What is a Parent Student Loan & How Do They Work?
If you’re pitching in financially for your child’s education, you’ll want to explore all of your options. It can seem like an overwhelming process–but we’re here to help you navigate the ins and outs of finding the student loan that fits your family’s budget, and that may include parent loans.
What is a Parent Student Loan?
A parent loan is a loan available to parents and guardians who want to take on the full responsibility of paying for college.
One of the main benefits of a parent loan is being able to take advantage of your strong credit score and steady income to find a loan with a low-interest rate and competitive repayment plan. You may also be able to deduct all or a portion of the interest paid on parent student loans, federal or private, from your taxes if your child is filed as your dependent. Learn more about deducting loan interest and make the most of your financial decisions.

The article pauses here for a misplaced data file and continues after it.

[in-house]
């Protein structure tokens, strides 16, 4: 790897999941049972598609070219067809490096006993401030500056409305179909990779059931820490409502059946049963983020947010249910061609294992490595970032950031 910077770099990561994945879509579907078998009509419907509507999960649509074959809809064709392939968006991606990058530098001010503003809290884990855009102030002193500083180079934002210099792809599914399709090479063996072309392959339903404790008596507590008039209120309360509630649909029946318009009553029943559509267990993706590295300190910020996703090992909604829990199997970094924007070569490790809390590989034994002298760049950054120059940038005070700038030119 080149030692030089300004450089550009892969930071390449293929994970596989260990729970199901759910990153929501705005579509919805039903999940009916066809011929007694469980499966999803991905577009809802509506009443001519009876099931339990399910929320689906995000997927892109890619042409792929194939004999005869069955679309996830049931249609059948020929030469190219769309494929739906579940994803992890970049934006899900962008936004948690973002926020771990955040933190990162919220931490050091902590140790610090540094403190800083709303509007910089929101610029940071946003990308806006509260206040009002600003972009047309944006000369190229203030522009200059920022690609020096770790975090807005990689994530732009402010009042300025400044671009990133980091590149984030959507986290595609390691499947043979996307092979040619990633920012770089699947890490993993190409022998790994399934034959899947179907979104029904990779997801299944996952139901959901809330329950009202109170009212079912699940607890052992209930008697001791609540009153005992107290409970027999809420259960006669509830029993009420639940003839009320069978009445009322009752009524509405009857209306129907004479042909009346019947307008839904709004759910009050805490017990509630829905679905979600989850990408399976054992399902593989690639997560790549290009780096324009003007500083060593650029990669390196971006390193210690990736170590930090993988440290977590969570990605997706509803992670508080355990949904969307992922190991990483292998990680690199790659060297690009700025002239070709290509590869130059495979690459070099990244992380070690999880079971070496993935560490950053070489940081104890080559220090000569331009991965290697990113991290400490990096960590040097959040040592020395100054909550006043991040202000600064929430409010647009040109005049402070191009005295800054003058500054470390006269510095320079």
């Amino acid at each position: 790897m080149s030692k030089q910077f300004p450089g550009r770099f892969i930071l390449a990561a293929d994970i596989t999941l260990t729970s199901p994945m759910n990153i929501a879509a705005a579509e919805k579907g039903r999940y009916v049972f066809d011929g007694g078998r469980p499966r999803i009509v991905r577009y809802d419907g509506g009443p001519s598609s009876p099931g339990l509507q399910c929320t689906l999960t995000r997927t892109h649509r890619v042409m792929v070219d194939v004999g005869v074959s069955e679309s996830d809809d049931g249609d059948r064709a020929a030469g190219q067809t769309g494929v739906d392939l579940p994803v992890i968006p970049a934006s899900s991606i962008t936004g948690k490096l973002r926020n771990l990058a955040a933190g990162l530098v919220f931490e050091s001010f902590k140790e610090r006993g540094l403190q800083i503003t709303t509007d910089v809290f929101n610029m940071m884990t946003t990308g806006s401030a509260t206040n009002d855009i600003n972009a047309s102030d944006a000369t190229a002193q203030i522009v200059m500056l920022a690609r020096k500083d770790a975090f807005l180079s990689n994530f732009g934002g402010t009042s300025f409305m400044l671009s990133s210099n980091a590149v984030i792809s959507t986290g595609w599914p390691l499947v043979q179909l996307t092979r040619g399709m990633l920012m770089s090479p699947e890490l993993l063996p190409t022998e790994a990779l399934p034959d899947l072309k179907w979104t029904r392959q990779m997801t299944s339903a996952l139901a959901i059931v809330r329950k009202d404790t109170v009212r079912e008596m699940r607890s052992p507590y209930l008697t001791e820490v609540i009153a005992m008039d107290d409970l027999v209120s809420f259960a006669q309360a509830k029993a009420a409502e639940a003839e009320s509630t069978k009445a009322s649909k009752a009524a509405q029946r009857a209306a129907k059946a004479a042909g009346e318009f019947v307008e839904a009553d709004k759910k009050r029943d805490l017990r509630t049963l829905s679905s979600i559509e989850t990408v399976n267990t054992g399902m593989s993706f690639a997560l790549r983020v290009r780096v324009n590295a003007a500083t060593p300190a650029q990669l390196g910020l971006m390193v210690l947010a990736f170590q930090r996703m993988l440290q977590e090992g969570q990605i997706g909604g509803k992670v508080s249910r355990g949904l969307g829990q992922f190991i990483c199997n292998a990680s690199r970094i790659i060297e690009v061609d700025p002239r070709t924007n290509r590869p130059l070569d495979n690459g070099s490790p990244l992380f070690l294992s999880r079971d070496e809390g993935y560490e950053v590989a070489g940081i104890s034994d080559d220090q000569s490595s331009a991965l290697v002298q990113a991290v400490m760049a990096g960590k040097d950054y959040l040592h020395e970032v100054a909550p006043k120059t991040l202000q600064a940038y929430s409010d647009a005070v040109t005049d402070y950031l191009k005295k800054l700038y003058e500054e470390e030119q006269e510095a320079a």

You can also help ease the cost burden on your child or dependent by covering a portion of their college costs through a parent loan—so they can focus more on their studies and prepare for a successful future.
Let’s dive into the student loan options for parents and the pros and cons of each. We’ll start with federal options:
Direct PLUS Loans (Parent PLUS)
The Direct PLUS Loan, commonly referred to as the Parent PLUS, is federal aid that is funded by the U.S. government and available to eligible parents through schools participating in the Direct Loan Program. It is the only federal student loan for parents. The Direct PLUS program offers a fixed interest rate, which means it will not change throughout the life of the loan.
The Parent PLUS Loan can be used for tuition, fees, and room and board—but any loan credit balances can be deposited to the parent or the student to pay for any extra education expenses. All of these options can help you feel more secure about how and where college loan funds are being spent.
How do I apply for a Direct PLUS (Parent PLUS) Loan?